World Library  
Flag as Inappropriate
Email this Article

Uqba ibn Abu Mu'ayt

Article Id: WHEBN0002147775
Reproduction Date:

Title: Uqba ibn Abu Mu'ayt  
Author: World Heritage Encyclopedia
Language: English
Subject: Abū Lahab, Umm Kulthum bint Uqba, Umm Kulthum (name), 624 deaths, Family tree of Uthman
Collection:
Publisher: World Heritage Encyclopedia
Publication
Date:
 

Uqba ibn Abu Mu'ayt

Uqba ibn Abu Mu'ayt (Arabic: عقبة بن أبو معيط‎) (died 624) was one of the principal adversaries of Islam. He was a Quraysh leader and a member of the Banu 'Abdu Shams clan of Quraish tribe.

Contents

  • Family lineage 1
  • Family 2
  • Opposition to Muhammad and Battle of Badr 3
  • Death 4
  • See also 5
  • References 6
  • See also 7

Family lineage

‘Uqbah ibn Abu Mu‘ayṭ ibn Abu ‘Amr ibn Umaiyah ibn ‘Abdu Shams

Family

He was married to Arwā bint Quraiz ibn Rabī‘ah of Banu ‘Abdu Shams clan. Arwā later married ‘Affān ibn Abu al-‘Āṣ and bore ‘Uthmān ibn ‘Affān which made ‘Uqbah his stepfather. He had two sons, Walid ibn Uqba and 'Ammara ibn 'Uqbah and one daughter Umm Kulthum bint Uqba, all becoming Muslims.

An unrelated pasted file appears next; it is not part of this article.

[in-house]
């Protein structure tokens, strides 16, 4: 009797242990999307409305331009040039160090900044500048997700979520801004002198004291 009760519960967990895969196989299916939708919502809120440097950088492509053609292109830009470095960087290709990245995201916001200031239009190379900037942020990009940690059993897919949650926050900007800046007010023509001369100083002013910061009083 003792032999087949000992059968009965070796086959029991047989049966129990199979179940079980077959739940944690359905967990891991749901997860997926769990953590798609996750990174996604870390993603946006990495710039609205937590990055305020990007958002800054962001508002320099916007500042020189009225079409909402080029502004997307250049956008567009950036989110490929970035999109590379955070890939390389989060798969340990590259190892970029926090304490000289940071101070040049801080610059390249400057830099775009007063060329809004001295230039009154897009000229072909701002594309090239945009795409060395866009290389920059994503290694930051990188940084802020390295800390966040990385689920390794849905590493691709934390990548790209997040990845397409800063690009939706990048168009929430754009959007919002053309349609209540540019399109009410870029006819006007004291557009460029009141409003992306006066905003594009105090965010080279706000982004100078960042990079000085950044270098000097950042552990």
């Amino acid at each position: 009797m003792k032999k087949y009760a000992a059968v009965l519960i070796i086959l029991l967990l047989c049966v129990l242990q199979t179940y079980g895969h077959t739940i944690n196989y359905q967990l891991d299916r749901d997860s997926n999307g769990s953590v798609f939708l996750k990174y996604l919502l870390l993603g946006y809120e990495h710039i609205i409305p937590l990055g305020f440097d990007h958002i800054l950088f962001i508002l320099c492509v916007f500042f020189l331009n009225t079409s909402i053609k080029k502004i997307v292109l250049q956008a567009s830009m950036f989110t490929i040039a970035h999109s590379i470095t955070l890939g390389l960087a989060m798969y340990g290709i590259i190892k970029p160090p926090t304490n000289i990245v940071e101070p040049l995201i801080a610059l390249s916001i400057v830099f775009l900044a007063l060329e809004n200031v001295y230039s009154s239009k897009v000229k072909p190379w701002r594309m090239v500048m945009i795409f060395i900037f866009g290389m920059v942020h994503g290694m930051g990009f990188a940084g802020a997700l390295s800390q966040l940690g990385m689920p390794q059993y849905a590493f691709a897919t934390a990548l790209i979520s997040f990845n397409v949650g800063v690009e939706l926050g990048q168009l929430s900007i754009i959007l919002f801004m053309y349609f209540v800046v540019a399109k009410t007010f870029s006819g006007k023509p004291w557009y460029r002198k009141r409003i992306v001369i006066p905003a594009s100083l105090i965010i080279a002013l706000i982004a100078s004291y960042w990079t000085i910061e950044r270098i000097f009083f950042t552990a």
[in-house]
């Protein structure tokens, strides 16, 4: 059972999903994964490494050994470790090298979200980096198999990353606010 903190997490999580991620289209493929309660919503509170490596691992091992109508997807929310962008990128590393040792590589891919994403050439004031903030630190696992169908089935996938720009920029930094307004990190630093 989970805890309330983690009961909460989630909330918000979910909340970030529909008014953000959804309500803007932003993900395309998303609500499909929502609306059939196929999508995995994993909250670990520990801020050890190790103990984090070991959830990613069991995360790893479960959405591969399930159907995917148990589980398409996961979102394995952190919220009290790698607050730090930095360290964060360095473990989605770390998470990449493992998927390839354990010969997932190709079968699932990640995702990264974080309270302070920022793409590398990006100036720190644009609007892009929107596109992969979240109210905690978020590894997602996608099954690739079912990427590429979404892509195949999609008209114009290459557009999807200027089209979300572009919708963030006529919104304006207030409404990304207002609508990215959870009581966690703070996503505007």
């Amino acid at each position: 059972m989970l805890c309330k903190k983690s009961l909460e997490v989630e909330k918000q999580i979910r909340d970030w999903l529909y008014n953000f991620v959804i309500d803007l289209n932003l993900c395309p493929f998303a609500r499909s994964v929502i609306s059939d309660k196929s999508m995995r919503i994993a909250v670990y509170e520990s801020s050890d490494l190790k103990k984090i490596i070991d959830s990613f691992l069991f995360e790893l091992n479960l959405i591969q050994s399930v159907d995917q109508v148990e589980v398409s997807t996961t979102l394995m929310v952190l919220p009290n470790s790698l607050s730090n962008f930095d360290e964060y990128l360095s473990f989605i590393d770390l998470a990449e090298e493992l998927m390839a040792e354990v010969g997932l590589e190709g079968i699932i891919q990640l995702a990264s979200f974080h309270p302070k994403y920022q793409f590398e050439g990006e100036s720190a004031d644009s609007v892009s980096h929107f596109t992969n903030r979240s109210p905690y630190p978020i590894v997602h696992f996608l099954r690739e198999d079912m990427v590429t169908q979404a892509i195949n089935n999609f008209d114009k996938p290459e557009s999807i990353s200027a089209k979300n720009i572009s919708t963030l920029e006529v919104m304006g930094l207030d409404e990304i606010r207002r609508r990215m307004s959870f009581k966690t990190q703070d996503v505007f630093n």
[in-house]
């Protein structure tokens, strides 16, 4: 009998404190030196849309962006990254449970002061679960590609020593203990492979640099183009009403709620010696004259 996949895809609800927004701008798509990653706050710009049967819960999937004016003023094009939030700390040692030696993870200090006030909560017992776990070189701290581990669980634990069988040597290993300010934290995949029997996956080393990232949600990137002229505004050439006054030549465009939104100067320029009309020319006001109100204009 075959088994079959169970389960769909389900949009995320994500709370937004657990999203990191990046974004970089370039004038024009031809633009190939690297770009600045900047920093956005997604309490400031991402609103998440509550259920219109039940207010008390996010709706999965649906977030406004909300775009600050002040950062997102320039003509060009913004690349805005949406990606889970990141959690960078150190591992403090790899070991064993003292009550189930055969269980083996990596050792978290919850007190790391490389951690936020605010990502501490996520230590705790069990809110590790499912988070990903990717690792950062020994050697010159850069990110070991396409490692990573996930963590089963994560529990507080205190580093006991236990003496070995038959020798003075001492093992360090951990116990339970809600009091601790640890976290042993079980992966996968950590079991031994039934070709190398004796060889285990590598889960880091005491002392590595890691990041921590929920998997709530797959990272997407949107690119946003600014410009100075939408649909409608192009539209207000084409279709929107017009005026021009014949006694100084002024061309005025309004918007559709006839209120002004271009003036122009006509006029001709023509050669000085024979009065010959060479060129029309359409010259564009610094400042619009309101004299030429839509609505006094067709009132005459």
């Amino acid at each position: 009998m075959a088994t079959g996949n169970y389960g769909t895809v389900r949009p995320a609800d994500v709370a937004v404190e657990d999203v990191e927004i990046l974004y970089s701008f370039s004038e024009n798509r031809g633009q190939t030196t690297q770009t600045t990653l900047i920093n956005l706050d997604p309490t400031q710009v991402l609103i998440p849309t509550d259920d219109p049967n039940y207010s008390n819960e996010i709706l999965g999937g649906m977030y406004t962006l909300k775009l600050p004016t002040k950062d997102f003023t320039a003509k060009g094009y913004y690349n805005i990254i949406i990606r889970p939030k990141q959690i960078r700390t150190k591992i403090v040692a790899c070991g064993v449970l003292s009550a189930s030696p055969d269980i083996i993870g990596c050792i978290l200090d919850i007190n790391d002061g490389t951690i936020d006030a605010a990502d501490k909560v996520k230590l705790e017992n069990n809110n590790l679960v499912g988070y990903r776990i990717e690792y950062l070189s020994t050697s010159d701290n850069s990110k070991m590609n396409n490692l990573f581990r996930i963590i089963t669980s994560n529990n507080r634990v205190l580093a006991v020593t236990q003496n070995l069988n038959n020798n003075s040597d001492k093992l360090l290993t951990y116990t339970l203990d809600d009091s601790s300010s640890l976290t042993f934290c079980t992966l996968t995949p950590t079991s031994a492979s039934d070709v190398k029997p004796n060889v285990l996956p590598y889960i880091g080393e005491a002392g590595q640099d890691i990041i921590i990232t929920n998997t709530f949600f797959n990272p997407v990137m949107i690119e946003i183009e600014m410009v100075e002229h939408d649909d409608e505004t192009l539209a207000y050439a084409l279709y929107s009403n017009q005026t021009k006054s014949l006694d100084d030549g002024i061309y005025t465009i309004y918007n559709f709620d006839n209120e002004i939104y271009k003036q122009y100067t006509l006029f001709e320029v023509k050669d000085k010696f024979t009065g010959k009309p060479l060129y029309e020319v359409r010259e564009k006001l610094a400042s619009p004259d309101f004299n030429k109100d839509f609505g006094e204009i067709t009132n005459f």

Opposition to Muhammad and Battle of Badr

Uqbah was one the neighbors of Muhammad. Yet he assaulted Muhammad verbally and physically as he was preaching monotheism[1] He also constantly ridiculed Muhammad when the latter was preaching in Mecca. On one occasion, when Muhammad was praying in the courtyard of the Ka'ba, Uqba brought the waste of a slaughtered camel (intestines, blood, dung etc.) upon the suggestion of other Quraysh leaders who were gathered there, and placed it upon Muhammad's back while he was in prostration. They laughed so much so that they fell on each other. He remained in that position due to the weight, unable to lift his head from prostration until his daughter came and removed it.[2]